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Vitiligo

Vitiligo

[bt_quote style="box" width="0"]Vitiligo is a skin disorder in which patients develop white spots on the skin that vary in size and location. These spots occur when pigment cells called “melanocytes” are destroyed and the pigment melanin can no longer be produced. Pigment cells are present throughout the skin, hair, mouth, eyes and some part of the nervous system and they can be damaged or destroyed in any of these areas.[/bt_quote]

[bt_accordion width="0" active_first="yes" icon="plus-square-1"][bt_spoiler title="Definition" icon="list"]Vitiligo (vit-ih-LIE-go) is a disease that causes the loss of skin color in blotches. The extent and rate of color loss from vitiligo is unpredictable. It can affect the skin on any part of your body. It may also affect hair, the inside of the mouth and even the eyes. Normally, the color of hair, skin and eyes is determined by melanin. Vitiligo occurs when the cells that produce melanin die or stop functioning. Vitiligo affects people of all skin types, but it may be more noticeable in people with darker skin. The condition is not life-threatening or contagious. It can be stressful or make you feel bad about yourself. Treatment for vitiligo may improve the appearance of the affected skin but does not cure the disease.[/bt_spoiler][bt_spoiler title="Symptoms" icon="list"]The main sign of vitiligo is color (pigment) loss that produces light or white patches on your skin. Usually, the discoloration first shows on sun-exposed areas, such as the hands, feet, arms, face and lips. Vitiligo signs include:
-- Skin discoloration.
-- Premature whitening or graying of the hair on your scalp, eyelashes, eyebrows or beard (usually before age 35).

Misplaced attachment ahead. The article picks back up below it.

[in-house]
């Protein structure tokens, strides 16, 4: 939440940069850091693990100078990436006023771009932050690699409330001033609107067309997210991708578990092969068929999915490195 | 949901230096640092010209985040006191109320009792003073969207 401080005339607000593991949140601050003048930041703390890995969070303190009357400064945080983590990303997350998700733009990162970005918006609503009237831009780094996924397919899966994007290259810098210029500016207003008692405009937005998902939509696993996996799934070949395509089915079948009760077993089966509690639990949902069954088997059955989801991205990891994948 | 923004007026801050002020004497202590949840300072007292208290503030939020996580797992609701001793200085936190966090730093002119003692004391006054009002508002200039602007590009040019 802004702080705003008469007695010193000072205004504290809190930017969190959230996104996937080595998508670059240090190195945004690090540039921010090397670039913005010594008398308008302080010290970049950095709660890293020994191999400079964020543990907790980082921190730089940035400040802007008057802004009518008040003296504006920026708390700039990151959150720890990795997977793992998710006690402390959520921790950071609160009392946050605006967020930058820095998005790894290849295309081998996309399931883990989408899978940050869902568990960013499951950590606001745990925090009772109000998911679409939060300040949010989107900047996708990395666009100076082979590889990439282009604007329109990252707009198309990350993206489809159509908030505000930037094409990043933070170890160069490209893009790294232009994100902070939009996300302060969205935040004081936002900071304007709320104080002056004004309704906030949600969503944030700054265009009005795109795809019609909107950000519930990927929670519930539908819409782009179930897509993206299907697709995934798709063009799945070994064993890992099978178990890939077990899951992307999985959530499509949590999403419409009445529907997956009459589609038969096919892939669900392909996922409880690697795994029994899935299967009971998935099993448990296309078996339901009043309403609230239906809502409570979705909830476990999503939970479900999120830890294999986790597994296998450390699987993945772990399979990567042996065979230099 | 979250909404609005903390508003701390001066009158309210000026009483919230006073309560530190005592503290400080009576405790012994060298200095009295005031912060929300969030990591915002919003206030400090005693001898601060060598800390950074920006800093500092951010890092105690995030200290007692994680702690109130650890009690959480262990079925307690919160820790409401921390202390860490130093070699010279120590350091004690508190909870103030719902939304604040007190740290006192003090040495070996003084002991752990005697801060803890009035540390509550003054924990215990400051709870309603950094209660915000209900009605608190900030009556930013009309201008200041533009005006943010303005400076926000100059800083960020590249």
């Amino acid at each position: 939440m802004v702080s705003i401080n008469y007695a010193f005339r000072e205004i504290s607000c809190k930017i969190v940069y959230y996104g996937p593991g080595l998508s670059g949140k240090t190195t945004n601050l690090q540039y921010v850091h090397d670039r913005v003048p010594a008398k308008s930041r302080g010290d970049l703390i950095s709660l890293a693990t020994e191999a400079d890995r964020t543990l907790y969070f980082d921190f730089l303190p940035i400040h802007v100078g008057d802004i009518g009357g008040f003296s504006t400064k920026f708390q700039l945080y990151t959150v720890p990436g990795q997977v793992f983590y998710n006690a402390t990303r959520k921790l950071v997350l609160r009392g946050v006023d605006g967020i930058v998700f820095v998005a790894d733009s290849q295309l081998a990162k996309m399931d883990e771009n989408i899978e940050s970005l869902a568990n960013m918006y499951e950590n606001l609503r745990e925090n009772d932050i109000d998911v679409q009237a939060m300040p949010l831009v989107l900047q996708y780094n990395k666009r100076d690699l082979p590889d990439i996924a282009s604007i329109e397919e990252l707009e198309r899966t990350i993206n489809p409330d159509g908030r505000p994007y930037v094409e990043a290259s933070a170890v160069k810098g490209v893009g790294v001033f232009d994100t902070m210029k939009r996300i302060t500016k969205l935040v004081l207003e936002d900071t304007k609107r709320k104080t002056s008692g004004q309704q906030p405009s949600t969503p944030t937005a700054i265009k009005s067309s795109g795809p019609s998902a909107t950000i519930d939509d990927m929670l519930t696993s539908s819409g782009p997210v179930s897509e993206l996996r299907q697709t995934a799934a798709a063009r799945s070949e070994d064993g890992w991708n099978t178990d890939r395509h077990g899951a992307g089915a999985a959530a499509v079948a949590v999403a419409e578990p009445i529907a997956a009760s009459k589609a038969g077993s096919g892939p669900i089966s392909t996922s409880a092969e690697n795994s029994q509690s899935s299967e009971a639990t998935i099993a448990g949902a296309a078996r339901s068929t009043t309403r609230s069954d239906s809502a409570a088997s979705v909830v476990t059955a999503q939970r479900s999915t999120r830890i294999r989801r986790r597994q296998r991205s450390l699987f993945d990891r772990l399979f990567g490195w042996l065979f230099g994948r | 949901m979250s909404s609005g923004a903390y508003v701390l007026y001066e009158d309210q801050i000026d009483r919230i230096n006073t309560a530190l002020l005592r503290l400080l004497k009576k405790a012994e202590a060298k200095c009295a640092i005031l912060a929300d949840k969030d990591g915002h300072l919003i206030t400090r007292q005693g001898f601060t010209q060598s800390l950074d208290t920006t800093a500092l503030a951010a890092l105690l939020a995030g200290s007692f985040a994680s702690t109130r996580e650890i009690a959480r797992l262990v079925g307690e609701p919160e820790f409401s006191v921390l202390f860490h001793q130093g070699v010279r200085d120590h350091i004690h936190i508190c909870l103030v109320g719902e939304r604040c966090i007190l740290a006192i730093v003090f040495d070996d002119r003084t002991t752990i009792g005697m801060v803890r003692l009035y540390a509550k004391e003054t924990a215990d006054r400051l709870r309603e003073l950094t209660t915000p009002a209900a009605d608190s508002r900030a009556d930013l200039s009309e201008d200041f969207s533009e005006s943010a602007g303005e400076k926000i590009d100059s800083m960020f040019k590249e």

-- Loss of color in the tissues that line the inside of your mouth and nose (mucous membranes).
-- Loss of or change in color of the inner layer of the eyeball (retina).
-- Discolored patches around the armpits, navel, genitals and rectum.

Vitiligo can start at any age, but most often appears before age 20. Depending on the type of vitiligo you have, the discolored patches may cover:
--- Many parts of your body. With this most common type, called generalized vitiligo, the discolored patches often progress similarly on corresponding body parts (symmetrically).
--- Only one side or part of your body. This type, called segmental vitiligo, tends to occur at a younger age, progress for a year or two, then stop.
--- One or only a few areas of your body. This type is called localized (focal) vitiligo.
[/bt_spoiler][bt_spoiler title="Causes" icon="list"]Vitiligo occurs when melanin-forming cells (melanocytes) die or stop producing melanin — the pigment that gives your skin, hair and eyes color. The involved patches of skin become lighter or white. Doctors don't know why the cells fail or die. It may be related to:
-- A disorder in which your immune system attacks and destroys the melanocytes in the skin.
-- Family history (heredity)
-- A trigger event, such as sunburn, stress or exposure to industrial chemicals[/bt_spoiler] [bt_spoiler title="Complications" icon="list"]People with vitiligo may be at increased risk of:
-- Social or psychological distress.